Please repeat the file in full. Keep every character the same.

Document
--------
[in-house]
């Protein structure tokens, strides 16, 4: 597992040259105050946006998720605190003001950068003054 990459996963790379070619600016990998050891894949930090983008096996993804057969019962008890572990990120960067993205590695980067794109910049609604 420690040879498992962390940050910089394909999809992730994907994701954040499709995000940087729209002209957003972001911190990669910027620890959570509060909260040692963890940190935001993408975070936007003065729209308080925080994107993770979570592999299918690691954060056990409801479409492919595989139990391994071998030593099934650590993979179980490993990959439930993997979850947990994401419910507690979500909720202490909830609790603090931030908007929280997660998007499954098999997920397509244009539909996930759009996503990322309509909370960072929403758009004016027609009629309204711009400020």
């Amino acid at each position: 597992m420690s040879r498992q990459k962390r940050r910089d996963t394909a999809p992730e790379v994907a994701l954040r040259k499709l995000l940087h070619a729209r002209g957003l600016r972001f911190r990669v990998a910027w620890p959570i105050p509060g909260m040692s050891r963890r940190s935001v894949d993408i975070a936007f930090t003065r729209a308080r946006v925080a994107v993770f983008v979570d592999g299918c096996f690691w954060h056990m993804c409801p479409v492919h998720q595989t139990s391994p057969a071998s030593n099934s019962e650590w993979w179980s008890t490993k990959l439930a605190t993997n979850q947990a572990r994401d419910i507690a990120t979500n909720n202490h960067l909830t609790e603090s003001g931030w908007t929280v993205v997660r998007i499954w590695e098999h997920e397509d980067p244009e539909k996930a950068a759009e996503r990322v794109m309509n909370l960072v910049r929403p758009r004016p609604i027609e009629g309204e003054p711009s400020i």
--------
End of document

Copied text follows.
[in-house]
């Protein structure tokens, strides 16, 4: 597992040259105050946006998720605190003001950068003054 990459996963790379070619600016990998050891894949930090983008096996993804057969019962008890572990990120960067993205590695980067794109910049609604 420690040879498992962390940050910089394909999809992730994907994701954040499709995000940087729209002209957003972001911190990669910027620890959570509060909260040692963890940190935001993408975070936007003065729209308080925080994107993770979570592999299918690691954060056990409801479409492919595989139990391994071998030593099934650590993979179980490993990959439930993997979850947990994401419910507690979500909720202490909830609790603090931030908007929280997660998007499954098999997920397509244009539909996930759009996503990322309509909370960072929403758009004016027609009629309204711009400020």
């Amino acid at each position: 597992m420690s040879r498992q990459k962390r940050r910089d996963t394909a999809p992730e790379v994907a994701l954040r040259k499709l995000l940087h070619a729209r002209g957003l600016r972001f911190r990669v990998a910027w620890p959570i105050p509060g909260m040692s050891r963890r940190s935001v894949d993408i975070a936007f930090t003065r729209a308080r946006v925080a994107v993770f983008v979570d592999g299918c096996f690691w954060h056990m993804c409801p479409v492919h998720q595989t139990s391994p057969a071998s030593n099934s019962e650590w993979w179980s008890t490993k990959l439930a605190t993997n979850q947990a572990r994401d419910i507690a990120t979500n909720n202490h960067l909830t609790e603090s003001g931030w908007t929280v993205v997660r998007i499954w590695e098999h997920e397509d980067p244009e539909k996930a950068a759009e996503r990322v794109m309509n909370l960072v910049r929403p758009r004016p609604i027609e009629g309204e003054p711009s400020i």